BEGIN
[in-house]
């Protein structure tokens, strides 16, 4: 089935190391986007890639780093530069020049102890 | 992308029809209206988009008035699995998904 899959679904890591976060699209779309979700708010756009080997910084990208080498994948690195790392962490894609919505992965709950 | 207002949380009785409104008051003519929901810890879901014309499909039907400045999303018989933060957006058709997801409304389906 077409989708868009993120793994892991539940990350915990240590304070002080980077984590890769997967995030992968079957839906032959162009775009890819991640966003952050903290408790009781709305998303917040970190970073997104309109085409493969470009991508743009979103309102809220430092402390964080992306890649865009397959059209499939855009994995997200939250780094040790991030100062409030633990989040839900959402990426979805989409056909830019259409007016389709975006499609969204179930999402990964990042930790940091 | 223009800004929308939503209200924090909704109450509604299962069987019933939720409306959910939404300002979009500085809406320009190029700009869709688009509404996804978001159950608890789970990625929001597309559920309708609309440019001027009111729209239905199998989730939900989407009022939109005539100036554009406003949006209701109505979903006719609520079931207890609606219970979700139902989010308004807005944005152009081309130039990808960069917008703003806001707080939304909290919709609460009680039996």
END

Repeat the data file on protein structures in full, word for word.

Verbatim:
[in-house]
């Protein structure tokens, strides 16, 4: 089935190391986007890639780093530069020049102890 | 992308029809209206988009008035699995998904 899959679904890591976060699209779309979700708010756009080997910084990208080498994948690195790392962490894609919505992965709950 | 207002949380009785409104008051003519929901810890879901014309499909039907400045999303018989933060957006058709997801409304389906 077409989708868009993120793994892991539940990350915990240590304070002080980077984590890769997967995030992968079957839906032959162009775009890819991640966003952050903290408790009781709305998303917040970190970073997104309109085409493969470009991508743009979103309102809220430092402390964080992306890649865009397959059209499939855009994995997200939250780094040790991030100062409030633990989040839900959402990426979805989409056909830019259409007016389709975006499609969204179930999402990964990042930790940091 | 223009800004929308939503209200924090909704109450509604299962069987019933939720409306959910939404300002979009500085809406320009190029700009869709688009509404996804978001159950608890789970990625929001597309559920309708609309440019001027009111729209239905199998989730939900989407009022939109005539100036554009406003949006209701109505979903006719609520079931207890609606219970979700139902989010308004807005944005152009081309130039990808960069917008703003806001707080939304909290919709609460009680039996």